I'm trying to reconcile two definitions in homological algebra. One of them is standard and the other is found in Weibel's Homological Algebra (so probably also standard, but I can't say from my own experience.)

First, an exact sequence $0\to A\to B\to C\to 0$ in an abelian category is split if any of the following equivalent conditions hold:

  1. the map $A\to B$ has a section,
  2. the map $B\to C$ has a retract,
  3. $B=A\oplus C'$ for some subobject $C'$ of $B$, and
  4. $B=A'\oplus C$ for some quotient object $A'$ of $B$.

Second, Weibel defines a chain complex $C_\bullet$ to be split if there are maps $s_n:C_n\to C_{n+1}$ such that $d_{n+1}s_nd_{n+1}=d_{n+1}$. Such a chain complex has very nice properties: the maps $s_n$ induce splittings of $C_n$ and $Z_n(C_\bullet)$.

Although Weibel's definition has nice properties, it comes from nowhere. Is there some way to view his definition as a particular case of the first? It seems like if you just constructed the right short exact sequence of chain complexes, perhaps something involving a shifted complex like $C[-1]_\bullet$, then these two definitions could be reconciled. I can't see how to do it, though.


1 Answer 1


I think it's more natural to view the definition of a split short exact sequence as a special case of the definition of a split chain complex.

Say you have a chain complex $$\cdots\xrightarrow{\ \ \ }C_{n+2}\xrightarrow{\ d_{n+2} \ }C_{n+1}\xrightarrow{\ d_{n+1} \ }C_n\xrightarrow{\ d_n \ }C_{n-1}\xrightarrow{\ d_{n-1} \ }C_{n-2}\xrightarrow{\ \ \ }\cdots$$ which is split. Then there exist maps $\{s_n:C_n\to C_{n+1}\}$ satisfying $d_n\circ s_{n-1}\circ d_n=d_n$ for all $n$. Now, suppose that $C_{n+2}=C_{n-2}=0$, and we are exact at $n-1$, $n$, and $n+1$. Then, we have a short exact sequence: $$0\xrightarrow{\ \ \ }C_{n+1}\xrightarrow{\ d_{n+1}\ }C_n\xrightarrow{\ d_n \ }C_{n-1}\xrightarrow{\ \ \ }0.$$ Since $d_{n+1}\circ s_n\circ d_{n+1} = d_{n+1}$ and $d_{n+1}$ is injective, this implies that $s_n\circ d_{n+1}=id_{C_{n+1}}$, which gives the first condition. Similarly, we have $d_n\circ s_{n-1}\circ d_n=d_n$, and as $d_n$ is surjective, it has a right-inverse, and composing on the right with this inverse implies $d_n\circ s_{n-1}=id_{C_{n-1}}$, giving the second condition. Lastly, it can be checked that the map $$\phi:C_n\to C_{n+1}\oplus C_{n-1},\quad \phi(x) = (s_n(x),d_n(x))$$ is an isomorphism. I'll let you workout the other two equivalent statements.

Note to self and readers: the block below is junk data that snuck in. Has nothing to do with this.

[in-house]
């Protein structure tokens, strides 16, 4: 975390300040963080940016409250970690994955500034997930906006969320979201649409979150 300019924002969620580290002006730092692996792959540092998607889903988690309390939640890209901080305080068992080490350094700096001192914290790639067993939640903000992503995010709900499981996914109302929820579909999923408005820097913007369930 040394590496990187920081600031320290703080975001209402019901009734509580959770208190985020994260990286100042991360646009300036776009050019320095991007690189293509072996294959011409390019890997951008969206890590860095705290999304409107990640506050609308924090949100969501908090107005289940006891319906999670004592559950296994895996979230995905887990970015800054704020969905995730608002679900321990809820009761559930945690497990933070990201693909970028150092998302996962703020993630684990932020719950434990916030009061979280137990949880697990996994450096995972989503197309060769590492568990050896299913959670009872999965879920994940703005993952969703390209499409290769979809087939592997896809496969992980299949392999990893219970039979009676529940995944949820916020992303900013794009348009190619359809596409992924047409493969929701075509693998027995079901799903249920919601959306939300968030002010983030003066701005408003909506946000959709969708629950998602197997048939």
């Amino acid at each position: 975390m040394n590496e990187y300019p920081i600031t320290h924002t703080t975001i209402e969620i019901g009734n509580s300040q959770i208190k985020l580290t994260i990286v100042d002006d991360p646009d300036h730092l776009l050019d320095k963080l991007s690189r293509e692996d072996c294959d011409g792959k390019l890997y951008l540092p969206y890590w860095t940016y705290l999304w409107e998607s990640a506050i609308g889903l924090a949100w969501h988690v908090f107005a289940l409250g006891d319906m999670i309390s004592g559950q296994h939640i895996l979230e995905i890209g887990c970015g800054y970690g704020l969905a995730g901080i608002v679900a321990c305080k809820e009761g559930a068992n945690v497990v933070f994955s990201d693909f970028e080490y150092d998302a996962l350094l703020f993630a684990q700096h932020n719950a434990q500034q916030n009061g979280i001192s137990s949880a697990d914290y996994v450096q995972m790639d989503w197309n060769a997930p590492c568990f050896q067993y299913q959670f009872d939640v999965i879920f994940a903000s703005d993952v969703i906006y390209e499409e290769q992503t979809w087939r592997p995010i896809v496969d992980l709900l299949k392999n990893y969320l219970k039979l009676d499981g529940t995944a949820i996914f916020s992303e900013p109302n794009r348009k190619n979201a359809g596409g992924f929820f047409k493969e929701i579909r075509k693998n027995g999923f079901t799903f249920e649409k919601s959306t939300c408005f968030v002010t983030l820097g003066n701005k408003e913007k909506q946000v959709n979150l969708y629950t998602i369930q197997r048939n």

Now as you said, Weibel's definition of a split chain complex doesn't come with much motivation so I'll briefly motivate that as well. As explained in this question the condition $d_n=d_n\circ s_{n-1}\circ d_n$ for all $n$ is equivalent to $id = d_{n+1}\circ s_{n}+s_{n-1}\circ d_n$ for all $n$. So, being split exact is analogous to the topological property of being contractible, since the condition $id = d_{n+1}\circ s_{n}+s_{n-1}\circ d_n$ is really just saying that the identity map is null-homotopic. This can be made even more concrete using the ideas in the question: Can we think of a chain homotopy as a homotopy?.

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    $\begingroup$ I think the equivalence you mention at the end is not true; it is true though if you can pick different functions $s$ for each condition. If the complex is split thanks to "sections" $s$ then $h:=s-\partial ss$ can serve as a nullhomotopy. $\endgroup$
    – elidiot
    Sep 24, 2020 at 15:04
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    $\begingroup$ It is not necessarily true. To get ds + sd = id you need the complex to be split exact. Just split doesn't guarantee that. $\endgroup$ Nov 3, 2020 at 12:56

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